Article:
Tuesday, January 31, 2012

The confession of a well-intentioned, closet racist

In my virtual class tonight, one of my fellow students posted a link to a story on CNN that discussed colleges that study "whiteness," and how since Obama was elected, some characterize this as a "post-racist" period in our history, which makes the study of white supremacy less relevant. Our professor asked us, "do a few people of color achieving high positions of recognition within a predominantly and historically-long lived structure of white privilege deconstruct a structure of racism?"

This was my reply:

In my opinion, Elise, the answer is no. And those that say racism is over now that we have a black president are ignoring the statistics or rationalizing them via a racist prospective.

For instance, the overwhelming difference between "minority" incarsarations versus white can only be rationalized in a post-racist world by saying people of color are just more susceptible to antisocial behavior. Obviously, if opportunity is the same across the spectrum, there is no other factor that could account for the disparity. This argument, of course is totally racist. I think there should be a line about it in Alanis Morrisette's song (isn't ironic?).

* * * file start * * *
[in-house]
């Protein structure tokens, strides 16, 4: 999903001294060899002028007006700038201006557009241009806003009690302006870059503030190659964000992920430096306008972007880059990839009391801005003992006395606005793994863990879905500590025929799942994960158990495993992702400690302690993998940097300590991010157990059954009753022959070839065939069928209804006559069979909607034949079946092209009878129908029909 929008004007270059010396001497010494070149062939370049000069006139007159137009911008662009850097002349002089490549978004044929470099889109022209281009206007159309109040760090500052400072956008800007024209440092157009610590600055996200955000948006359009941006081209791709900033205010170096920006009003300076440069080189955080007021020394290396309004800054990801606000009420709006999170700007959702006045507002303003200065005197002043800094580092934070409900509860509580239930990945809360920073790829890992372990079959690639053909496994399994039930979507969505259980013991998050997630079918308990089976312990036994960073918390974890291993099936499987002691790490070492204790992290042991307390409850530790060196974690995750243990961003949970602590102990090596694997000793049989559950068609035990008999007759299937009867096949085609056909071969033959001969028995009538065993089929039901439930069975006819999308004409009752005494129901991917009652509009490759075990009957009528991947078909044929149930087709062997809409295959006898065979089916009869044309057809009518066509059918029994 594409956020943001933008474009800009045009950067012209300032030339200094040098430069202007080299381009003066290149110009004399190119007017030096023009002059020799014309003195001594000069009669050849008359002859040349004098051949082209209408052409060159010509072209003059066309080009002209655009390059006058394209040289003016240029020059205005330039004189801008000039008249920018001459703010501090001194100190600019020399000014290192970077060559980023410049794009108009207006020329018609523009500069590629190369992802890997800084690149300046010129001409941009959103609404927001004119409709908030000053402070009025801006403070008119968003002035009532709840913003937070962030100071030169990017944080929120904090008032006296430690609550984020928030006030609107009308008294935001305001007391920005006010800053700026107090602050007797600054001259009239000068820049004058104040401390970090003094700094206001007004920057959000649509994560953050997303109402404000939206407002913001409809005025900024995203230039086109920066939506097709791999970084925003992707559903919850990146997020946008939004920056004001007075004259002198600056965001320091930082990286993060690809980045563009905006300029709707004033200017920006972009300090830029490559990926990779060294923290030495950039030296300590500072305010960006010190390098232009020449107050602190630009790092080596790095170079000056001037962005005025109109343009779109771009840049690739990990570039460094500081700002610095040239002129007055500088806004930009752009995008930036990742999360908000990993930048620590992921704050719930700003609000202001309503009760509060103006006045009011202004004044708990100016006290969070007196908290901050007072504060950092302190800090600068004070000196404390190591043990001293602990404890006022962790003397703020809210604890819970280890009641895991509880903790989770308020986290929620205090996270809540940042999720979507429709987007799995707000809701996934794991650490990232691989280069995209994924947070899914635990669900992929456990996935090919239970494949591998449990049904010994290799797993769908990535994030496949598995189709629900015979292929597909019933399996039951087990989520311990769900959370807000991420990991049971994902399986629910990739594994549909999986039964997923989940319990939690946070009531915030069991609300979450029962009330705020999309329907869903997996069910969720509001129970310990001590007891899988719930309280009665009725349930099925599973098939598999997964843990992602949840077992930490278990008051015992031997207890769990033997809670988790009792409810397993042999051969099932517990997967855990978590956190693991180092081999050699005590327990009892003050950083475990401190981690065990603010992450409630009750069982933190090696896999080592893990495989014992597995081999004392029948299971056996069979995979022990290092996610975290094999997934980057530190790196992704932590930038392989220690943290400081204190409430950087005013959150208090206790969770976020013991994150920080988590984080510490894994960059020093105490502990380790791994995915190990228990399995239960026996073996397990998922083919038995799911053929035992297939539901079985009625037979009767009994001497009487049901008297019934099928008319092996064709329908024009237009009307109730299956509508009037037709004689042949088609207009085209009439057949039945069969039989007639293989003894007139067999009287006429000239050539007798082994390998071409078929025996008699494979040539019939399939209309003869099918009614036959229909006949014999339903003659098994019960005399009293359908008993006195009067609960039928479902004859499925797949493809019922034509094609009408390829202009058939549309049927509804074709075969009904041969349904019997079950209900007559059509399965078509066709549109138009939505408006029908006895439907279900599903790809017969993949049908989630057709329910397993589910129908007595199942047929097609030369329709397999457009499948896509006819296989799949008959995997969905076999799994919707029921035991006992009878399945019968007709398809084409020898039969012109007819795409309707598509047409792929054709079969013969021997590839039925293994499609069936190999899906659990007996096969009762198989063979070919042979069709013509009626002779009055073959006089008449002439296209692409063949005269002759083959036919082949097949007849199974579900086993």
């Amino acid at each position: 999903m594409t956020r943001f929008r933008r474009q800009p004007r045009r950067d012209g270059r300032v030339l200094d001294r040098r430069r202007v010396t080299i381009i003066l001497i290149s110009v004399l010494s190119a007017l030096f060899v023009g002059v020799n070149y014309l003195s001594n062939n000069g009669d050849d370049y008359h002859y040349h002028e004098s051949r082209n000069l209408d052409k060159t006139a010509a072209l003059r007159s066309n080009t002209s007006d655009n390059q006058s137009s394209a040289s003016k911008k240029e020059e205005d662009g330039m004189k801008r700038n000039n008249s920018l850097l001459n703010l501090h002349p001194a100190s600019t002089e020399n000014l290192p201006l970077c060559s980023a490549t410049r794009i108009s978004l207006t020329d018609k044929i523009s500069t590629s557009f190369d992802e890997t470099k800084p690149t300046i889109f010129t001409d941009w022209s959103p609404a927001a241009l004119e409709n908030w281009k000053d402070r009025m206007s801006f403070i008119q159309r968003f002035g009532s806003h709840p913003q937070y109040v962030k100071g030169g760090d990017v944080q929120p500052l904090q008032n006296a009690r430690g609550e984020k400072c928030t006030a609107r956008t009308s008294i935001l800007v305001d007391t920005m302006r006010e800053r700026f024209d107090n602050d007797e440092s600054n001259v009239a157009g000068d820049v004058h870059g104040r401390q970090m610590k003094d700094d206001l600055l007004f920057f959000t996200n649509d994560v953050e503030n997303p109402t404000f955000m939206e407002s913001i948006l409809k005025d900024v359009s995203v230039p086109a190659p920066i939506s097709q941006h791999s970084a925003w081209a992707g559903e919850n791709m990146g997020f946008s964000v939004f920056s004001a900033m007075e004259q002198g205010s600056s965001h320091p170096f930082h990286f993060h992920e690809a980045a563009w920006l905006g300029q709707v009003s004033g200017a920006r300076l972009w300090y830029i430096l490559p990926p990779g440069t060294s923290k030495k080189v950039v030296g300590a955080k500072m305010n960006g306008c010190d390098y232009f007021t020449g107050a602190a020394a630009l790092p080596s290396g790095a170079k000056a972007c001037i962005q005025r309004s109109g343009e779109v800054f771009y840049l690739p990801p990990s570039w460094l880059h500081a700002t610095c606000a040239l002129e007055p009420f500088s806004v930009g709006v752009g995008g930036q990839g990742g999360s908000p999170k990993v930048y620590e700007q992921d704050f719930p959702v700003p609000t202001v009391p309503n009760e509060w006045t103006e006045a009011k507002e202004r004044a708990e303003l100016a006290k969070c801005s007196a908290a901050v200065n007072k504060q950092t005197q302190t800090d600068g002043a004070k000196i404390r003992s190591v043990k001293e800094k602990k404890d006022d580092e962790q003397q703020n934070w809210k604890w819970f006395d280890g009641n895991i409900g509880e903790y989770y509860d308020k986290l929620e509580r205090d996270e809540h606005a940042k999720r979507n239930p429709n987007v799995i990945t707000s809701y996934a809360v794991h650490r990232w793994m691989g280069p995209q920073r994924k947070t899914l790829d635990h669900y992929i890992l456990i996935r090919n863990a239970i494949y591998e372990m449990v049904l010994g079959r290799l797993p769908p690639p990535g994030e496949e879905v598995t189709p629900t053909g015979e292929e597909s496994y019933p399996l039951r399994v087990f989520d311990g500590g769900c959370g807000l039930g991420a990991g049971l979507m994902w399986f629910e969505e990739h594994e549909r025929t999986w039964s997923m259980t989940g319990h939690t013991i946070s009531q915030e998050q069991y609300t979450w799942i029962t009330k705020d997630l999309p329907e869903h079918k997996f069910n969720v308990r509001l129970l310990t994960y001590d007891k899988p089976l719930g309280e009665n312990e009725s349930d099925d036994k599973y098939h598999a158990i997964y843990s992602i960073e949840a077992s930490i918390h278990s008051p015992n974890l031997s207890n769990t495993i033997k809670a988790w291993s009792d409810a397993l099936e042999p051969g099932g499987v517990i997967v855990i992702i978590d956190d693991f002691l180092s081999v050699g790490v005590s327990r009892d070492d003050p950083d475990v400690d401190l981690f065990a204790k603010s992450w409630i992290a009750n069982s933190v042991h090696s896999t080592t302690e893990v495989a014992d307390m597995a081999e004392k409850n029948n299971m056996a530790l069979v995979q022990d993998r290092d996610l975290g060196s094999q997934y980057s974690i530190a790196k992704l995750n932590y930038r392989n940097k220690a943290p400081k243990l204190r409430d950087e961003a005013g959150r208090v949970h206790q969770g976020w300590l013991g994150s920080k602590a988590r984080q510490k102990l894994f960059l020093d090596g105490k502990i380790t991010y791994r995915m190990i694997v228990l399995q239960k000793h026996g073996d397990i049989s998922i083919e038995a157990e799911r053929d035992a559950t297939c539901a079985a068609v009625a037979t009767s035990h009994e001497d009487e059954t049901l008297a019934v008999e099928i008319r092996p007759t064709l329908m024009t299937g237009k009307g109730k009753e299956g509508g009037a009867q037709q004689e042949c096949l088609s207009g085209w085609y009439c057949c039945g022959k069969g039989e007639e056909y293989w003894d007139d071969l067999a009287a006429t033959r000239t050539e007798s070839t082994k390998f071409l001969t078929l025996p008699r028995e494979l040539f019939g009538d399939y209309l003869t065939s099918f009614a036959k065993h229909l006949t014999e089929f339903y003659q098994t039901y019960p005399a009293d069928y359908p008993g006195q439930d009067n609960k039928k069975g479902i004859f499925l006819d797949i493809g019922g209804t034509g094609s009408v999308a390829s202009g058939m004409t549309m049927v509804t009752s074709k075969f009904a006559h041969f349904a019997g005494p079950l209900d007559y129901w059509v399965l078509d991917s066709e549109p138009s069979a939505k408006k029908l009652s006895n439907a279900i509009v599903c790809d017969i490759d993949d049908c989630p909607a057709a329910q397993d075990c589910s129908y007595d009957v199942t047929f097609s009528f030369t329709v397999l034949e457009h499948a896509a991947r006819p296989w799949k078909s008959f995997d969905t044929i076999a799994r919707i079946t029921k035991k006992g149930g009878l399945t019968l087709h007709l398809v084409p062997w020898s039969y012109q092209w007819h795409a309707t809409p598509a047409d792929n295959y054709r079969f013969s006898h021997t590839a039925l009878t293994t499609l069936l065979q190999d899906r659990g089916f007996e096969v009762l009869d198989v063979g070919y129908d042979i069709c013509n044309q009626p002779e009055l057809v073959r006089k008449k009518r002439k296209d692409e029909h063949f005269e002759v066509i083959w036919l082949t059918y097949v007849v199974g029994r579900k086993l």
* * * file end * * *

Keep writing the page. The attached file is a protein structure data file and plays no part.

A few years ago, before Obama was elected, I taught a course called "deconstructing the documentary" in Rochester. In it, we watched a different documentary each Tuesday and discussed it on Thursday. We were watching one called (I think) "Persons of Interest." It was about how the Middle Eastern community in Manhattan was treated just after 9/11. The stories were nightmarish.

One of my suburban students was very skeptical. She said, "I'm sure if the FBI knocked down their door, they had good reason. That sort of thing just doesn't happen in America."

I watched as my African American students glanced at each other, and I asked them to react to the comment. To a person, each said they needed to plan to leave home early in order to make it to class on time, since the college was in a fairly affluent neighborhood, and they were often pulled over on their way to class. My white student who originally spoke up,and a few others were shocked and appalled. It was one of those "ah ha" moments that a teacher lives for, and it was the start of a really productive conversation on race relations.

I would like to think it made a difference in how those white students viewed the subject from then on. I wonder if they think everything is OK now that Obama is in the White House. I wonder too if any of them believe that he is a Muslim, and more important, if they think it matters.

Addendum: as I reread this after posting (which seems to be the only time the typos stand out) I discovered some racism in my own writing. I charactized my skeptical white student as "suburban" as though an African American student couldn't live in the suburbs. Is racism dead? If this good-intentioned, white liberal is still susceptible, I think the answer is clear. My apologies to my "colleagues of color."

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